NAMED ENDOWED FUND OPPORTUNITIES
THE PROGRAM IN AFRICAN AMERICAN HISTORY
Established in 2007, the Library Company’s Program in African American History is now a national leader in the study of the African and African American experience before 1900. A permanently endowed Program will fund new scholarly research opportunities, public programs, and rare book acquisitions and highlight the importance of early African American history in contemporary culture.
THE DIRECTOR OF THE PROGRAM
A senior scholar, the Director of the Program provides intellectual leadership and strategic vision to advance scholarship and create opportunities for discourse in the field of African American history.
THE CURATOR OF AFRICAN AMERICAN HISTORY
With a deep knowledge of the Library Company’s renowned collection of African American literature and history before 1900, the Curator others guidance to researchers, oversees acquisitions, and designs innovative public programs.
ACQUISITIONS FUND FOR AFRICAN AMERICAN HISTORY
The Library Company cares for the nation’s most important collection of African American history and literature before 1900. We continue to acquire rare material that bolsters the collection, including key documents in African American women’s history, early civil rights struggles, and African American life in the North after the Civil War.
ANNUAL JUNETEENTH FREEDOM SYMPOSIUM
The Library Company’s signature public event recognizes one of the oldest known celebrations commemorating the ending of slavery in the United States when news of the Emancipation Proclamation reached Texas in 1865. Today, this event draws hundreds of people to the Library Company and highlights the continuing relevance of civil rights struggles in the past.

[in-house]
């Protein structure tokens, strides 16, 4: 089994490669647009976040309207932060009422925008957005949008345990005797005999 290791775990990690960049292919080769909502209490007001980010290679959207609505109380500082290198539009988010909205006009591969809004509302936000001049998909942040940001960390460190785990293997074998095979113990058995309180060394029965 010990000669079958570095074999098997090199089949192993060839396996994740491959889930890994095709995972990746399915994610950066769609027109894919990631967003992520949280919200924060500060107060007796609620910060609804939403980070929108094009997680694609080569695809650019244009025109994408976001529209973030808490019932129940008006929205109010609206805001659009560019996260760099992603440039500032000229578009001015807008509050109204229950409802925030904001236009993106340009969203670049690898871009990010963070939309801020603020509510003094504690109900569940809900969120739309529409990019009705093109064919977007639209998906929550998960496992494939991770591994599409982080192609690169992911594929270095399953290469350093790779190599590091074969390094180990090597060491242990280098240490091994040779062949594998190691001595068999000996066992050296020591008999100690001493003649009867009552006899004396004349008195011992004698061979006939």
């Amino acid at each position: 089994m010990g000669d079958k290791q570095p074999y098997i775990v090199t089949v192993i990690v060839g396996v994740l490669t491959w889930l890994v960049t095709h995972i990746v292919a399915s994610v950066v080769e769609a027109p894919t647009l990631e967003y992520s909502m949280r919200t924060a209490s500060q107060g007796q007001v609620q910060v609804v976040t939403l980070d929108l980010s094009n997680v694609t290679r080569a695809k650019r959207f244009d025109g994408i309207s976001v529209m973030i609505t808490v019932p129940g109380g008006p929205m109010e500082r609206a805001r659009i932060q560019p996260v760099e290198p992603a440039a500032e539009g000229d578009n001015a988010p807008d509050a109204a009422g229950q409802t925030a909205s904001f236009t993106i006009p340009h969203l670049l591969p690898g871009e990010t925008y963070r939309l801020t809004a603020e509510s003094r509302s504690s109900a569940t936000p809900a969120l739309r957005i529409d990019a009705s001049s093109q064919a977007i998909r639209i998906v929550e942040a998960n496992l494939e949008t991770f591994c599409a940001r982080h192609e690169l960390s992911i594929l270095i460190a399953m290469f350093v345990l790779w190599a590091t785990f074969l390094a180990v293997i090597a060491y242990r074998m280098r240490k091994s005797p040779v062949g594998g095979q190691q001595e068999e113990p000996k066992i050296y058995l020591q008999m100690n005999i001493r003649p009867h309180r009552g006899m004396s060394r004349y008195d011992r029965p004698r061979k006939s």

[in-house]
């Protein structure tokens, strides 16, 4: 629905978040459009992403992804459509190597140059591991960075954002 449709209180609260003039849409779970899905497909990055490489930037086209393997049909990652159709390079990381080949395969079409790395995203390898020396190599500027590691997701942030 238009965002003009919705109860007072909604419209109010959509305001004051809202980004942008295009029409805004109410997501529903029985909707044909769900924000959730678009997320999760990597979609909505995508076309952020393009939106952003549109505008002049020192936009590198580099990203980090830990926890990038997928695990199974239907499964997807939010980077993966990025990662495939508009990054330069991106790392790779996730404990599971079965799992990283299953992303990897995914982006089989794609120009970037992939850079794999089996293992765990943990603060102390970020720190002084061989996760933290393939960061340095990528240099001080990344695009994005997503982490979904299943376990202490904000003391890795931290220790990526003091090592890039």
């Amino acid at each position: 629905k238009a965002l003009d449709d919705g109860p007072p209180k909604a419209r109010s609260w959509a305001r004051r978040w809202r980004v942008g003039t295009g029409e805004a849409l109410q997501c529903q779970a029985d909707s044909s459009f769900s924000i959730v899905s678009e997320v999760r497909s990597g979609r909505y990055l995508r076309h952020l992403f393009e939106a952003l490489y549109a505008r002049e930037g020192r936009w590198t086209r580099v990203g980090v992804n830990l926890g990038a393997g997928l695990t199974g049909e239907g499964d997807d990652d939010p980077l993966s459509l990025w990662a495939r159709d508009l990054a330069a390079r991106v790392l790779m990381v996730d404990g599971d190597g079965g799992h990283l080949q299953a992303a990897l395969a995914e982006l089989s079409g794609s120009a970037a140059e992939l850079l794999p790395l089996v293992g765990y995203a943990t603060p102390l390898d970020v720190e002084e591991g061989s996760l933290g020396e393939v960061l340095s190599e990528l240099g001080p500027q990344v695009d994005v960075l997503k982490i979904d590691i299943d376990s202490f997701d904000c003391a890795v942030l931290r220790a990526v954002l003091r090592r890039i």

Every other year, the Library Company others emerging and established scholars a forum for exploring new research in early African American history.
AFRICAN AMERICAN EXHIBITION FUND
The Library Company has been offering powerful exhibits in African American history since 1969. Our most recent exhibit, “The Genius of Freedom” (2014), explored African American struggles for justice in the North following the Civil War and attracted hundreds of visitors. Most exhibitions are accompanied by scholarly talks, public receptions, and digital materials for school teachers who can utilize the Library Company’s resources in K-12 classrooms around the country.
$50,000 Each Fellowship (4 available)
Short-term fellowships in African American history are career-defining opportunities for both emerging and established scholars. These fellowships provide four scholars intensive one-month residencies in the African Americana Collection.
A prestigious opportunity for a leading doctoral candidate to explore the Library Company’s African American collections in depth, the dissertation fellowship allows scholars to work in a collegial and dynamic environment.
This opportunity has been named by The Albert M. Greenfield Foundation.
There is no minimum limit for donating a gift to already existing endowments at the Library Company of Philadelphia.